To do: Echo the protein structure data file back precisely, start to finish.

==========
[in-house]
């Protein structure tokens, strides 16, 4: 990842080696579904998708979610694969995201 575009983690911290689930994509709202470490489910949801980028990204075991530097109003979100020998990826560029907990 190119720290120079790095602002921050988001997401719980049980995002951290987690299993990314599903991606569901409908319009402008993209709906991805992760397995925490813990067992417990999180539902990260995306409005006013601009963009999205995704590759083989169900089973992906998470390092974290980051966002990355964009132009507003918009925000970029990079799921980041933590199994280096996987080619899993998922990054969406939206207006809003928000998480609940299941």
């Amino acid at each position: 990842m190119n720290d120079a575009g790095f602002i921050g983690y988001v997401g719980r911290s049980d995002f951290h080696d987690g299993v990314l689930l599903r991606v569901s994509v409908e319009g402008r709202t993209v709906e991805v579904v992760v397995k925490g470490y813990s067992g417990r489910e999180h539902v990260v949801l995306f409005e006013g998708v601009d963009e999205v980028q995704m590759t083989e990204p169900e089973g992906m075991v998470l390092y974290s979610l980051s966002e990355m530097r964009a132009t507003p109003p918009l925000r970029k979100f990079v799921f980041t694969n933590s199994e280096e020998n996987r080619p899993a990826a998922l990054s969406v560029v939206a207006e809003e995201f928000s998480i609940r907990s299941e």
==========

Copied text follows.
[in-house]
């Protein structure tokens, strides 16, 4: 990842080696579904998708979610694969995201 575009983690911290689930994509709202470490489910949801980028990204075991530097109003979100020998990826560029907990 190119720290120079790095602002921050988001997401719980049980995002951290987690299993990314599903991606569901409908319009402008993209709906991805992760397995925490813990067992417990999180539902990260995306409005006013601009963009999205995704590759083989169900089973992906998470390092974290980051966002990355964009132009507003918009925000970029990079799921980041933590199994280096996987080619899993998922990054969406939206207006809003928000998480609940299941």
């Amino acid at each position: 990842m190119n720290d120079a575009g790095f602002i921050g983690y988001v997401g719980r911290s049980d995002f951290h080696d987690g299993v990314l689930l599903r991606v569901s994509v409908e319009g402008r709202t993209v709906e991805v579904v992760v397995k925490g470490y813990s067992g417990r489910e999180h539902v990260v949801l995306f409005e006013g998708v601009d963009e999205v980028q995704m590759t083989e990204p169900e089973g992906m075991v998470l390092y974290s979610l980051s966002e990355m530097r964009a132009t507003p109003p918009l925000r970029k979100f990079v799921f980041t694969n933590s199994e280096e020998n996987r080619p899993a990826a998922l990054s969406v560029v939206a207006e809003e995201f928000s998480i609940r907990s299941e």